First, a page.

This is another post in the Morphocode Picks series, collecting some of the most interesting stuff that we’ve shared recently on facebook, twitter and google+.
Geo data in Grasshopper
Heron is a new add-on for Grasshopper that allows you to import Geographical data in Rhino and Grasshopper.
Importing shapefiles, topographies and geocoding are among the most interesting features of the add-on.
The Modern Beauty of 19th-Century Data Visualizations
Vintage Visualizations is a project that reproduces a number of the LOC’s Civil War-era data visualizations in high-quality poster prints.
On being smart about cities
Smart About Cities is a new book by Maarten Hajer and Ton Dassen discussing the future of cities. The book gives a great overview of the challenges that urbanism is facing today and contains a series of beautiful infographics.
Maarten Hajer argues that understanding the history of urbanism is critical for the debate on the future of our cities. “The problems contemporary cities are facing may seem daunting. But they are not without precedent.”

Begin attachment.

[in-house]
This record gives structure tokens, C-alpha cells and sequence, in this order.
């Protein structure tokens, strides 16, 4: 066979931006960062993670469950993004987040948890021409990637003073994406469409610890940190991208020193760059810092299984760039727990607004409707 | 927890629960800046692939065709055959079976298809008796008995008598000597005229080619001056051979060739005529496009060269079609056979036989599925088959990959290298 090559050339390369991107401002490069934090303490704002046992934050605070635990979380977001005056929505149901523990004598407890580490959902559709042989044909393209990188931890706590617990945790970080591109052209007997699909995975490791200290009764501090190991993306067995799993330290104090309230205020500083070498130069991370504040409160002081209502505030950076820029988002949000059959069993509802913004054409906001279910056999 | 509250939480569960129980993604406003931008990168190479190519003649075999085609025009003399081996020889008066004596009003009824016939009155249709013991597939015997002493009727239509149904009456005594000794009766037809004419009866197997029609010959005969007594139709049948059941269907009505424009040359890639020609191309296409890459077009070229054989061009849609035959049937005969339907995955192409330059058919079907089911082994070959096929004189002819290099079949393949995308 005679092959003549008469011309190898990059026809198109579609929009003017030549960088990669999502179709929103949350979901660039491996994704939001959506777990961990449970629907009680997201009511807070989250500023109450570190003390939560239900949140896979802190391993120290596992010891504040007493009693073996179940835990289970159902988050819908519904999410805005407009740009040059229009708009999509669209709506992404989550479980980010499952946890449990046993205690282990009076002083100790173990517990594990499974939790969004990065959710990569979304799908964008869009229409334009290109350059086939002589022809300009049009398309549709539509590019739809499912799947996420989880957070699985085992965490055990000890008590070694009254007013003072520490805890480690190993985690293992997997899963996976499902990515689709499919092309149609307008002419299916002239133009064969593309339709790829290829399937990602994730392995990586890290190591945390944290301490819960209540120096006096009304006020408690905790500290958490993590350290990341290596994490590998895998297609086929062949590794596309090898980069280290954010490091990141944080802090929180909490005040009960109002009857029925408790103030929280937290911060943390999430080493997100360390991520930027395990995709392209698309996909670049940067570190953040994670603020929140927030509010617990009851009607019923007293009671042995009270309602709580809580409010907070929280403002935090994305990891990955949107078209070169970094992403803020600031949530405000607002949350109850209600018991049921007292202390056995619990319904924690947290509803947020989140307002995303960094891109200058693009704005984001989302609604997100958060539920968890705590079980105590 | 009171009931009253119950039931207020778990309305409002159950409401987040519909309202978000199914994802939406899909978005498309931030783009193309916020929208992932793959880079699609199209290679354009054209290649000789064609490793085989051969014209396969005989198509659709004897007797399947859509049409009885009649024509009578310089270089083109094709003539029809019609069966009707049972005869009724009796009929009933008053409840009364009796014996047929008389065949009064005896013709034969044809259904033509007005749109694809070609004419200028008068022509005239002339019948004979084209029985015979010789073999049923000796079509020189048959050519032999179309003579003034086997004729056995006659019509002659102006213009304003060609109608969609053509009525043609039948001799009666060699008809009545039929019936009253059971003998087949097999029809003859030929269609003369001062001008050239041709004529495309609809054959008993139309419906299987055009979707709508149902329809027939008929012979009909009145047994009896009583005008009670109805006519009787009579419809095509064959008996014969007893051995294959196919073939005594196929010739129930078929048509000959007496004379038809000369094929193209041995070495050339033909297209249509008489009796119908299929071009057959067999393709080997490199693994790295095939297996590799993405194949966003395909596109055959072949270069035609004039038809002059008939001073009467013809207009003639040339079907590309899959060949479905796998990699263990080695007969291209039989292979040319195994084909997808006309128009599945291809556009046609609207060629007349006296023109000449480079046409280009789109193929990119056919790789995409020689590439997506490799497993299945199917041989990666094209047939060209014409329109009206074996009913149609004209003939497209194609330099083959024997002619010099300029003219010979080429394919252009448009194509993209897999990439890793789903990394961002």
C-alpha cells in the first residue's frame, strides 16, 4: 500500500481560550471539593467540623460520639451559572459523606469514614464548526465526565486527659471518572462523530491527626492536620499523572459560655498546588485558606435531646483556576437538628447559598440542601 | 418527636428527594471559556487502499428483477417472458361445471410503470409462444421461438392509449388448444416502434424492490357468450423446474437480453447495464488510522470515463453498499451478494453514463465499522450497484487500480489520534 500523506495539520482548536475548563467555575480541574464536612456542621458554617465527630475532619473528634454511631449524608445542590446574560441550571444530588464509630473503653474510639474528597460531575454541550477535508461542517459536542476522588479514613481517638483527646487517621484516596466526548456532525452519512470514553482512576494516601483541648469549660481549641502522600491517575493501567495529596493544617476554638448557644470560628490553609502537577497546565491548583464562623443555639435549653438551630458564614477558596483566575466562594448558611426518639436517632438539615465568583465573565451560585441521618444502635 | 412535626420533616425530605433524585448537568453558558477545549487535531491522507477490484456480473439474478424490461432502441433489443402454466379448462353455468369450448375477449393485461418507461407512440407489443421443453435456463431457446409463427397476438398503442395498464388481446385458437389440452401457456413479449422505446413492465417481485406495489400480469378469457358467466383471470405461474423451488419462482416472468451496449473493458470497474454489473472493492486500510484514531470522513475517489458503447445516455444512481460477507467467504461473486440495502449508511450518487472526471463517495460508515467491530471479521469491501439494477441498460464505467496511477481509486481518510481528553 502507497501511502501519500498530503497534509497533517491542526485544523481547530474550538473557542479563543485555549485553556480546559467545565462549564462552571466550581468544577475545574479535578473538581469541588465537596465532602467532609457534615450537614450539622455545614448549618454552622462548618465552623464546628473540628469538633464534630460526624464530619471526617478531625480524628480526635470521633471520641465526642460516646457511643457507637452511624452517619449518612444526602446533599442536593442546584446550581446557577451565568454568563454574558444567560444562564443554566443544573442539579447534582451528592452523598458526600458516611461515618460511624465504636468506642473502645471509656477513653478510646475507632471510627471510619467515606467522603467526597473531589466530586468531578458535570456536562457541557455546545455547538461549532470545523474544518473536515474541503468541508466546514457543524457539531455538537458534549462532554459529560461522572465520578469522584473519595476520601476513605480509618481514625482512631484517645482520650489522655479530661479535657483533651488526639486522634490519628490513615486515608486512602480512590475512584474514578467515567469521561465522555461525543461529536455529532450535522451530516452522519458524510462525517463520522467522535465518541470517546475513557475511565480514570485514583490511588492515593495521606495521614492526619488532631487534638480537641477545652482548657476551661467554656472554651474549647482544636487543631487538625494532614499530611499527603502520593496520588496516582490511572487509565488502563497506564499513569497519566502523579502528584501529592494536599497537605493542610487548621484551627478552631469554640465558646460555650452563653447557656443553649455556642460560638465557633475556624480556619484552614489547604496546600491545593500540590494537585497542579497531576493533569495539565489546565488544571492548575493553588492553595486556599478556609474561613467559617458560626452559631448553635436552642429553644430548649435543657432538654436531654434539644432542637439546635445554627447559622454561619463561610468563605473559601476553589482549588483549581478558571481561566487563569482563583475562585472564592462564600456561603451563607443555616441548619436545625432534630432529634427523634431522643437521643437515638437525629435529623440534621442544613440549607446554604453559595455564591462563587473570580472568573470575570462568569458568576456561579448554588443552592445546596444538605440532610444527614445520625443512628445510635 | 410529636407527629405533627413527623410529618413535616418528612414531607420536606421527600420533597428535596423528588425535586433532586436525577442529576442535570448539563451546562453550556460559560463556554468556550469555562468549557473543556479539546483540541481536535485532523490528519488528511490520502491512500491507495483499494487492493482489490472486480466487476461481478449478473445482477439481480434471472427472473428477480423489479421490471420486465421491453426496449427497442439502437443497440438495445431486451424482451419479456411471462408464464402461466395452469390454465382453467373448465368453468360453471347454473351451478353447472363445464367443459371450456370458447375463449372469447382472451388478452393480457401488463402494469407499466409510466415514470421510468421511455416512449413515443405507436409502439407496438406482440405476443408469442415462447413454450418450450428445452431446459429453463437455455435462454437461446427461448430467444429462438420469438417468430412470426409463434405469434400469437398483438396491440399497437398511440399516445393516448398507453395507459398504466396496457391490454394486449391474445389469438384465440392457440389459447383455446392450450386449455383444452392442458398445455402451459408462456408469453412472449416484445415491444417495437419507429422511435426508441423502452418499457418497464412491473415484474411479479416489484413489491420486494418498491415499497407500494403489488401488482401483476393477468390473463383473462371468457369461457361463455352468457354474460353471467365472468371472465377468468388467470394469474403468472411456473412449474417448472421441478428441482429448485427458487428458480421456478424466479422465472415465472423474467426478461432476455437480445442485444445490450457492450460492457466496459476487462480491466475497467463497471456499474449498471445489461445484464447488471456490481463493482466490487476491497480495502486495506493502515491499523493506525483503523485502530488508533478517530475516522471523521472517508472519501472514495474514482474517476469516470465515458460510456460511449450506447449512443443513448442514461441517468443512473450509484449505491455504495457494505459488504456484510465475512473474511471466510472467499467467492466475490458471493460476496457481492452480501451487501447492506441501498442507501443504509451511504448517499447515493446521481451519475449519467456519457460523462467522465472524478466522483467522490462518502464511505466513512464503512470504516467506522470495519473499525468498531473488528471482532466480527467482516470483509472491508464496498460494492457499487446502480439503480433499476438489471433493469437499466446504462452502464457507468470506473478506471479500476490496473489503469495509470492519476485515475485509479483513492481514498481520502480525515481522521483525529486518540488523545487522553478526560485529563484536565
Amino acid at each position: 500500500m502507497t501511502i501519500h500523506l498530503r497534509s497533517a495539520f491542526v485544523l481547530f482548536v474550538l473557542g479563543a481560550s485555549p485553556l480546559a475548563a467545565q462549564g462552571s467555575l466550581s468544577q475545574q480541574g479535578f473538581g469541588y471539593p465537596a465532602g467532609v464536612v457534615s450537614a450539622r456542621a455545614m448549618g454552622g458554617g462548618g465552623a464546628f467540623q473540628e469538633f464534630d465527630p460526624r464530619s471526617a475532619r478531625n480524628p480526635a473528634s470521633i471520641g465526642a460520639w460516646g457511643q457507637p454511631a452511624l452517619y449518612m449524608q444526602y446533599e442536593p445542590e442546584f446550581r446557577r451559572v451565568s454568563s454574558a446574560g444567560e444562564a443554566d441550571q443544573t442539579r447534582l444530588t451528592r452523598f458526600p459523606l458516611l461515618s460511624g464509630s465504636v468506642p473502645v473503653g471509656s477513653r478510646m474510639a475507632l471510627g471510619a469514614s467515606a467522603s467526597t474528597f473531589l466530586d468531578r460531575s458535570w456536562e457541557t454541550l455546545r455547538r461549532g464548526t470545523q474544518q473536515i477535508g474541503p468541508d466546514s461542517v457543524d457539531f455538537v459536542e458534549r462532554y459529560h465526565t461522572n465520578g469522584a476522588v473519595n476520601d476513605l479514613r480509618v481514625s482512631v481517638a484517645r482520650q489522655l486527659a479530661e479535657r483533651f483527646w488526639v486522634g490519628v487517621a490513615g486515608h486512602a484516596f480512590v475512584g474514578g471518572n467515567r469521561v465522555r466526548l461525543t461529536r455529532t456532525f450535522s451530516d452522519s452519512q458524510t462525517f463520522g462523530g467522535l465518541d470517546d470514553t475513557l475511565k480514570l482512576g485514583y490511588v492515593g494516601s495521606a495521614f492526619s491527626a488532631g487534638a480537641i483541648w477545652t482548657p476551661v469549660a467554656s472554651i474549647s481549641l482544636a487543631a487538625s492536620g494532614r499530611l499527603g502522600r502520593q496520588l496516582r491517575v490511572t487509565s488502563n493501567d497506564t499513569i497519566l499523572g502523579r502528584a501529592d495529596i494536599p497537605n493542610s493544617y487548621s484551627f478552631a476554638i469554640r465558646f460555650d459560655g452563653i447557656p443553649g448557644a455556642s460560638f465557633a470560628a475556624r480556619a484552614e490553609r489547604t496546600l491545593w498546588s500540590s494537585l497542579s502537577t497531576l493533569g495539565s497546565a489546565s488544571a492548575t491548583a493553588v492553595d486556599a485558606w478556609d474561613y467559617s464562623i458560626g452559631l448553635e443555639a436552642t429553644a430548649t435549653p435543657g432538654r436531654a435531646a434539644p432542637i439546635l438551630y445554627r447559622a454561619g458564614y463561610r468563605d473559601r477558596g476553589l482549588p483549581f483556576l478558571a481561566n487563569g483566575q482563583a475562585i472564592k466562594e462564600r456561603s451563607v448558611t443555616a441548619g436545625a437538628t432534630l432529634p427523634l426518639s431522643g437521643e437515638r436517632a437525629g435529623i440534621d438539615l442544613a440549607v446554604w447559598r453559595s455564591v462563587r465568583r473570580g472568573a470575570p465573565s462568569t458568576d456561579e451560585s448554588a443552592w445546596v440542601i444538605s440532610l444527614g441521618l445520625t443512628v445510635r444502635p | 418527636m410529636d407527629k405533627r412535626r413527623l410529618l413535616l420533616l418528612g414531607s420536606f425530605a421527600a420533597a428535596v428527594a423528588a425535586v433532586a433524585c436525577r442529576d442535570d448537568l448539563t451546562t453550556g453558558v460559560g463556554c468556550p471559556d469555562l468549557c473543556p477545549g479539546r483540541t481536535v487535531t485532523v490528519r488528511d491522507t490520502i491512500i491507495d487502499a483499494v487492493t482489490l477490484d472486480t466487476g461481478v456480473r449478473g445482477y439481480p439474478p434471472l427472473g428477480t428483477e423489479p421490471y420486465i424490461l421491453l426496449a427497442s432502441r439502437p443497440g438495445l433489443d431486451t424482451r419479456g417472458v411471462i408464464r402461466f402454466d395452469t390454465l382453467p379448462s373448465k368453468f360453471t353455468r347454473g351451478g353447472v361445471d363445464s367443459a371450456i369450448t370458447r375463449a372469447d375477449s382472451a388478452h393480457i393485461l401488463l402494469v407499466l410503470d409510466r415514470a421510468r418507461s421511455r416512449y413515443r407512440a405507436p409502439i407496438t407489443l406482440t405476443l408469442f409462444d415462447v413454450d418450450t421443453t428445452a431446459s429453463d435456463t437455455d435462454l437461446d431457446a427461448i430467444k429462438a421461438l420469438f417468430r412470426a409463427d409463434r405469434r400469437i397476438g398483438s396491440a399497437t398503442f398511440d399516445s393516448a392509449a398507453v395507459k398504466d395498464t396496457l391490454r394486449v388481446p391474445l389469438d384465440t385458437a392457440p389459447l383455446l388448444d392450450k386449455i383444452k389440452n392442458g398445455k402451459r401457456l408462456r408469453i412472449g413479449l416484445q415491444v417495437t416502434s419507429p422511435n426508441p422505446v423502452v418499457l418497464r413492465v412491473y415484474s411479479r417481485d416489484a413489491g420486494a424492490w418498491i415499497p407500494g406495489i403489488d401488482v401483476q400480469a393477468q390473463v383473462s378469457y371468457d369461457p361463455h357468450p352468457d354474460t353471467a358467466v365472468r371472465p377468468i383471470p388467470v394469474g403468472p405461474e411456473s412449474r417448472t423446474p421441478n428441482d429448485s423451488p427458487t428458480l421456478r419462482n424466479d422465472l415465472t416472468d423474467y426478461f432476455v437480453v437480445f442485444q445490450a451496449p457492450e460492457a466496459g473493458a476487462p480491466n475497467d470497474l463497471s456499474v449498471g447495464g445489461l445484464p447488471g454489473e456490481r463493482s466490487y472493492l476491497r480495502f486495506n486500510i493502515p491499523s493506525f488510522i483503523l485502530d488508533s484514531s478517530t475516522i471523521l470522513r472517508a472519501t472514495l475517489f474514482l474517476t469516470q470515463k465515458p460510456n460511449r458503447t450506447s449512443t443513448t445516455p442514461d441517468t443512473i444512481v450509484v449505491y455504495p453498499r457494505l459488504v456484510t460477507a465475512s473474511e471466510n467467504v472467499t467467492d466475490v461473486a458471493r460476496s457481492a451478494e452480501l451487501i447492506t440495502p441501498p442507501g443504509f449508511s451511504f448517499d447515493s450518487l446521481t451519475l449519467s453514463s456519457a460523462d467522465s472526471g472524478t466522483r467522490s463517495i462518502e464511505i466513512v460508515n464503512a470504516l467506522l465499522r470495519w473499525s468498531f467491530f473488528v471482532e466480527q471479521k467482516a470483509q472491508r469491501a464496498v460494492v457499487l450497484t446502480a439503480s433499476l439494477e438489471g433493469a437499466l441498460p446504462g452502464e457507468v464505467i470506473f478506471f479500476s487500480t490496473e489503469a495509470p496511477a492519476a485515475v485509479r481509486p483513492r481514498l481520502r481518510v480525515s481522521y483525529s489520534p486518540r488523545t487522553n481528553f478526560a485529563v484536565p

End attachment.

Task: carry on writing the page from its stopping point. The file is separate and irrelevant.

Drawing and Data Visualizations
Giorgia Lupi – design director at Accurat talks about the importance of visual inspiration and the act of drawing.
“I see design as a way to translate a structural concept for a specific audience, through a specific medium; design for me is also the process of visual planning and organizing the choices made along the way of a project, given its specific boundaries.”
Joost Grootens—On Creative Mapping
In an interview for Gestalten, dutch graphic designer Joost Grootens talks about the creative mapping and editorial design.
Global Trends of Urbanization
The number of mega-cities has nearly tripled since 1990; and by 2030, 41 urban agglomerations are projected to house at least 10 million inhabitants each.
Just three countries — India, China and Nigeria – together are expected to account for 37 percent of the projected growth of the world’s urban population between 2014 and 2050.
The Uses of Big Data in Cities
“The Uses of Big Data in Cities” by Luís Bettencourt explores how big data can be useful in urban planning by formalizing the planning process as a general computational problem.